This document uses the following terms:
conversation: A single representation of a send/response series of email messages. A conversation appears in the Inbox as one unit and allows the user to view and read the series of related email messages in a single effort.
conversation ID: A unique value that is associated with a conversation. It is assigned to each Message object that is part of a conversation and it is used to identify the conversation to which the message belongs.
conversation index: A value that specifies the location of a message within a conversation. A client can use this value to identify the parent and child messages of a message, and then generate a tree view of the conversation that contains those messages.
Hypertext Markup Language (HTML): An application of the Standard Generalized Markup Language (SGML) that uses tags to mark elements in a document, as described in [HTML].
message part: A message body with a string property that contains only the portion of an email message that is original to the message. It does not include any previous, quoted messages. If a message does not quote a previous message, the message part is identical to the message body.
recipient information cache: An information store that contains a list of the contacts with whom a user has interacted most often and most recently, and with whom the user is likely to interact again.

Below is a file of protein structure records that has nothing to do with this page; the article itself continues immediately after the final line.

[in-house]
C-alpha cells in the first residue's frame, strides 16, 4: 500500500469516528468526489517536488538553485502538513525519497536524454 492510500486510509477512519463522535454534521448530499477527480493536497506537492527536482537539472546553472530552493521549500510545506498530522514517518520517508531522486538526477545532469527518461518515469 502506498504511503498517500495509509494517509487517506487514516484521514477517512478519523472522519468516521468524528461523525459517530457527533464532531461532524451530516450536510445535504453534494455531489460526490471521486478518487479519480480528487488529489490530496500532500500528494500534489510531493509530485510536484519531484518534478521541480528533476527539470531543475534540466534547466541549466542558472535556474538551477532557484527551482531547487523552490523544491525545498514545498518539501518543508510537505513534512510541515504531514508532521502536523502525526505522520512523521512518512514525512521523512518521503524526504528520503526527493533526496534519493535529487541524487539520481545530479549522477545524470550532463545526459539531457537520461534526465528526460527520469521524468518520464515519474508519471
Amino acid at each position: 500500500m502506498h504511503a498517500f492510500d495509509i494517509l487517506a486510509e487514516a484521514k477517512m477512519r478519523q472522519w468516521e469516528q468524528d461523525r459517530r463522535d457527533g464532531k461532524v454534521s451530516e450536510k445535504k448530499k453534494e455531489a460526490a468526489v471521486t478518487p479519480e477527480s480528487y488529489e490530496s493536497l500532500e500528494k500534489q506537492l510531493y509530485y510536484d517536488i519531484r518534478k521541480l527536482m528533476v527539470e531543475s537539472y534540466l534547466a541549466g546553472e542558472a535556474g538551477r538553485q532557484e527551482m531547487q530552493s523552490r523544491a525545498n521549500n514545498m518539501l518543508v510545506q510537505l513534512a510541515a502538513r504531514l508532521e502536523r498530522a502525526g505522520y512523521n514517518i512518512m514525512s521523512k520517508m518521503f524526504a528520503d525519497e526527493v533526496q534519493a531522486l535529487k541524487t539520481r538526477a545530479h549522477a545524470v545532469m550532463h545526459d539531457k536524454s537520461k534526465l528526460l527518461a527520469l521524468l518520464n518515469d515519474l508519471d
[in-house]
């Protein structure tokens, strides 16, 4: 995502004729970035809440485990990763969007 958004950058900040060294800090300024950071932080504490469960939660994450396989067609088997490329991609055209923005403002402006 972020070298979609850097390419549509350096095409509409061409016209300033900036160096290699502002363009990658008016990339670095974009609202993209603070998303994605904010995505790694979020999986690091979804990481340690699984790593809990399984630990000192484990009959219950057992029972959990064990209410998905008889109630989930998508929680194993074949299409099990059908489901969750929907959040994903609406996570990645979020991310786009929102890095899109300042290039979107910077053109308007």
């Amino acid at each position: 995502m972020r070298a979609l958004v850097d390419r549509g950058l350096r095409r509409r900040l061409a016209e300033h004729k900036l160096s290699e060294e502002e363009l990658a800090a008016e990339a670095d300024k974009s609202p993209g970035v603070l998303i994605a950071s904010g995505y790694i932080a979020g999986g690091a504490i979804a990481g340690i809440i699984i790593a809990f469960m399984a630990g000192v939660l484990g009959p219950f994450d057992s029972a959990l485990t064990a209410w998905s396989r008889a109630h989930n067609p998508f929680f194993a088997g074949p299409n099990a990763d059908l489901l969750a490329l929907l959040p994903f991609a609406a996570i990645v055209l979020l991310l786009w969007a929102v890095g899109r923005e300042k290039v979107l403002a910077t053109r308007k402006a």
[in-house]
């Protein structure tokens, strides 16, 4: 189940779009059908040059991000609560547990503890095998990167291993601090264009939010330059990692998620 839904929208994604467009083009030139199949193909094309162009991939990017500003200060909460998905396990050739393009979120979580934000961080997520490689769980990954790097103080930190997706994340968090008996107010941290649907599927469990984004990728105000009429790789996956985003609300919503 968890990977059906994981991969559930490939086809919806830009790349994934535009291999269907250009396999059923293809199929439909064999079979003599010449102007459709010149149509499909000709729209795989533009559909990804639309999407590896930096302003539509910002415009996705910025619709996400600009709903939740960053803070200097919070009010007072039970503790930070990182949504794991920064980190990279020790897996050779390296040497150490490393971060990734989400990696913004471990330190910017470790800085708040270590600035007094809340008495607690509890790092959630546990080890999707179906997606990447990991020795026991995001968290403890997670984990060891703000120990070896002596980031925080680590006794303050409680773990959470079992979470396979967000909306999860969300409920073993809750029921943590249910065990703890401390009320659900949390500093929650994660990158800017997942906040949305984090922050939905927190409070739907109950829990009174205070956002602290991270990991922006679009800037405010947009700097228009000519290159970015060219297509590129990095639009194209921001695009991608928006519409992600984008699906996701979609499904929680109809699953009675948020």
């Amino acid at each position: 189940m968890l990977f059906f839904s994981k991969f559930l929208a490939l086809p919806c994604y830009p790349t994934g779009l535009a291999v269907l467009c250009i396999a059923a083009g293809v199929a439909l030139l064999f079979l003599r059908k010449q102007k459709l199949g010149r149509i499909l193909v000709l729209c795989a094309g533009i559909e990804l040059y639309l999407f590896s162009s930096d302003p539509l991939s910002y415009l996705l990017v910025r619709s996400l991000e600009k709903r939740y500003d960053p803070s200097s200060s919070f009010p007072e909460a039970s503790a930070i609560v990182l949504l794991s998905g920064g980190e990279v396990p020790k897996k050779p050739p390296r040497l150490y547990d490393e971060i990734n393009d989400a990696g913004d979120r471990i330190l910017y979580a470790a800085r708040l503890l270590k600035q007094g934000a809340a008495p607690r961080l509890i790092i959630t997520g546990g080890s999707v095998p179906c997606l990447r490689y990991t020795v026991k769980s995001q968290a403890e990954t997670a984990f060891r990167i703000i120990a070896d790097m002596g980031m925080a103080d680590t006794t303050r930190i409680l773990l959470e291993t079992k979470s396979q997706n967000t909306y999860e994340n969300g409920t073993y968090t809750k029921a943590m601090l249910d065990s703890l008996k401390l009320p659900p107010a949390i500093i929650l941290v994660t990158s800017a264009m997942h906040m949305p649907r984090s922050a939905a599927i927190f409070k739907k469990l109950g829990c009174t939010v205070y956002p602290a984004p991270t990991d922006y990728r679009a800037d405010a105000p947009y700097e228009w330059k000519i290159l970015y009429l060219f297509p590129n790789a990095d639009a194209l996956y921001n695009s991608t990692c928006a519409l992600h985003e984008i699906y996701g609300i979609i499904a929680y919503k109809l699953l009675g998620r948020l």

Wireless Application Protocol (WAP) Binary XML (WBXML): A compact binary representation of XML that is designed to reduce the transmission size of XML documents over narrowband communication channels.
XML: The Extensible Markup Language, as described in [XML1.0].
XML element: An XML structure that typically consists of a start tag, an end tag, and the information between those tags. Elements can have attributes and can contain other elements.
XML namespace: A collection of names that is used to identify elements, types, and attributes in XML documents identified in a URI reference [RFC3986]. A combination of XML namespace and local name allows XML documents to use elements, types, and attributes that have the same names but come from different sources. For more information, see [XMLNS-2ED].
XML schema: A description of a type of XML document that is typically expressed in terms of constraints on the structure and content of documents of that type, in addition to the basic syntax constraints that are imposed by XML itself. An XML schema provides a view of a document type at a relatively high level of abstraction.
MAY, SHOULD, MUST, SHOULD NOT, MUST NOT: These terms (in all caps) are used as defined in [RFC2119]. All statements of optional behavior use either MAY, SHOULD, or SHOULD NOT.